Restless legs syndrome and Parkinson disease: A causal relationship between the two disorders?

L Ferini-Strambi, G Carli, F Casoni, Andrea Galbiati

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Restless Legs Syndrome/Willis-Ekbom Disease (RLS/WED) is a common sleep related movement disorder that can be idiopathic or occurs in comorbidity with other medical conditions such as polyneuropathy, iron deficiency anemia, multiple sclerosis, hypertension and cardiovascular diseases. In recent years, a growing body of literature investigated the association between RLS/WED and Parkinson's Disease (PD). Several questions regarding the comorbidity between these two disorders are still unanswered. If the insurgence of RLS/WED may precede the onset of PD, or if RLS/WED could represent a secondary condition of PD and if impaired dopaminergic pathway may represent a bridge between these two conditions are still debatable issues. In this review, we critically discuss the relationship between RLS/WED and PD by reviewing cross sectional and longitudinal studies, as well as the role of dopamine in these disorders. A twofold interpretation have to be taken into account: dopaminergic therapy may have a crucial role in the development of RLS/WED in PD patients or RLS/WED can be conceived as an early manifestation of PD rather than a risk factor. Several studies showed a high prevalence of RLS/WED in PD patients and several findings related to dopaminergic and iron alterations in both disorders, however up to now it is difficult to find a point of agreement between studies. A greater number of systematic and strongly controlled longitudinal studies as well as basic pathophysiological investigations particularly in RLS/WED are needed to clarify this complex relationship. © 2018 Ferini-Strambi, Carli, Casoni and Galbiati.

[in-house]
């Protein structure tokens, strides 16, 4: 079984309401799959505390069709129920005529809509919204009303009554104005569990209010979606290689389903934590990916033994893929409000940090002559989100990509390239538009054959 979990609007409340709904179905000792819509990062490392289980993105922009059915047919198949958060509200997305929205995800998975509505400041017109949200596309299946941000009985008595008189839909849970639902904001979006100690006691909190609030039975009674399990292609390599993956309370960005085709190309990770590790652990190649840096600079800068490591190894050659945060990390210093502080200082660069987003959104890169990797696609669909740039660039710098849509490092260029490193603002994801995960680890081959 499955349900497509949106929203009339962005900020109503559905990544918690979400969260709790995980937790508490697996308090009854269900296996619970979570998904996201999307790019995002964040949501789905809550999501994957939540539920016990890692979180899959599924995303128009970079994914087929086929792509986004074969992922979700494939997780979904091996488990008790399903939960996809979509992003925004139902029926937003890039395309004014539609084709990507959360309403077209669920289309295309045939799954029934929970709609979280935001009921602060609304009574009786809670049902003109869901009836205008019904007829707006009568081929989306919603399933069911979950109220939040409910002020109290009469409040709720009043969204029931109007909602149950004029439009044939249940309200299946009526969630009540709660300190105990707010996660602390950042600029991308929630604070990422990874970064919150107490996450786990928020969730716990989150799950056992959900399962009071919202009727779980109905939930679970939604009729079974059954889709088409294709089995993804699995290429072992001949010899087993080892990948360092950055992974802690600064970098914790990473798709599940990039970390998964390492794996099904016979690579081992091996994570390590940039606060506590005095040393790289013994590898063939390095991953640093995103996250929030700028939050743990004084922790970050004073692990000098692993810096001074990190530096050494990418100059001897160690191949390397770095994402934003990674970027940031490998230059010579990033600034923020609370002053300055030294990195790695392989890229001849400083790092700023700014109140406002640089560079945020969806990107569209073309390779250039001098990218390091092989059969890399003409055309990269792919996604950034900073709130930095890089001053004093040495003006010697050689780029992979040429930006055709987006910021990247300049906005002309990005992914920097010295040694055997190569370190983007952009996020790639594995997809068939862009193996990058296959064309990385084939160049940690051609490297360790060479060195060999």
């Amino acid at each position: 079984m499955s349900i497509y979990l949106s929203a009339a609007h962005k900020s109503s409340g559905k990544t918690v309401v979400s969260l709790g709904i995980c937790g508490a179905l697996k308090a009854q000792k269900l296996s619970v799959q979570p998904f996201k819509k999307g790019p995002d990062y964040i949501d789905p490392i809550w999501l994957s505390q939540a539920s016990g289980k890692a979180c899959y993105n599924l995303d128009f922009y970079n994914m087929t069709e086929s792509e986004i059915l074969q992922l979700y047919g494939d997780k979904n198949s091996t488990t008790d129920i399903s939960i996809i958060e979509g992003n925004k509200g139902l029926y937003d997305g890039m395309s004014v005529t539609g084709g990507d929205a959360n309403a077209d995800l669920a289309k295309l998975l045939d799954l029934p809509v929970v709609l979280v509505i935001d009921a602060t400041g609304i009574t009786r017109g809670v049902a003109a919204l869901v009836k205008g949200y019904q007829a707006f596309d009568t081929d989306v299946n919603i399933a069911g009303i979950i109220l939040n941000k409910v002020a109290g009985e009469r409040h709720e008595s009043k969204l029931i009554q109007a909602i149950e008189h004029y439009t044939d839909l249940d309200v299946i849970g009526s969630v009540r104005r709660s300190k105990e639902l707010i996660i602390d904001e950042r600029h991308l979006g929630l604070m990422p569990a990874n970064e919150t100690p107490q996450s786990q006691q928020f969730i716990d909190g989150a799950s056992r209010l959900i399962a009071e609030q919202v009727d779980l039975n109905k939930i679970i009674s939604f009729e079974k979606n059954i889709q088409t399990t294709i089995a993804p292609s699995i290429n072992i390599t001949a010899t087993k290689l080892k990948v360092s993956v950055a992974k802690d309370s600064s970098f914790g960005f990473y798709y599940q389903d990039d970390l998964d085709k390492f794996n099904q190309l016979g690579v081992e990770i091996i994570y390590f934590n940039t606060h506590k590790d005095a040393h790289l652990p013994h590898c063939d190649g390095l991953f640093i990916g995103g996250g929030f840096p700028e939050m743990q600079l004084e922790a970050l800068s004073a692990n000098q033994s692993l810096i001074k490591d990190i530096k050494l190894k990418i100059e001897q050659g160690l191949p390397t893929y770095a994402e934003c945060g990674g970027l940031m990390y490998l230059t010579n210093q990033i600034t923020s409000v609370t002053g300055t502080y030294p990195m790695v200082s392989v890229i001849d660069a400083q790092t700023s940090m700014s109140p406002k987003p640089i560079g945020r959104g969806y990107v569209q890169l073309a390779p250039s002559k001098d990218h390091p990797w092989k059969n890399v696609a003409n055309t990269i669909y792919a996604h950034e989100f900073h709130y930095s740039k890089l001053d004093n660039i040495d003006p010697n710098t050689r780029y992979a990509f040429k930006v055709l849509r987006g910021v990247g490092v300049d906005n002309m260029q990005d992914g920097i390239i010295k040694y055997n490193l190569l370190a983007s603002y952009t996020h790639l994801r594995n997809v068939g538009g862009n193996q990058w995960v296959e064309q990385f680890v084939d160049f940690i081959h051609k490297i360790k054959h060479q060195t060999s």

Original languageEnglish
Article number551
JournalFrontiers in Neurology
Publication statusPublished - 2018

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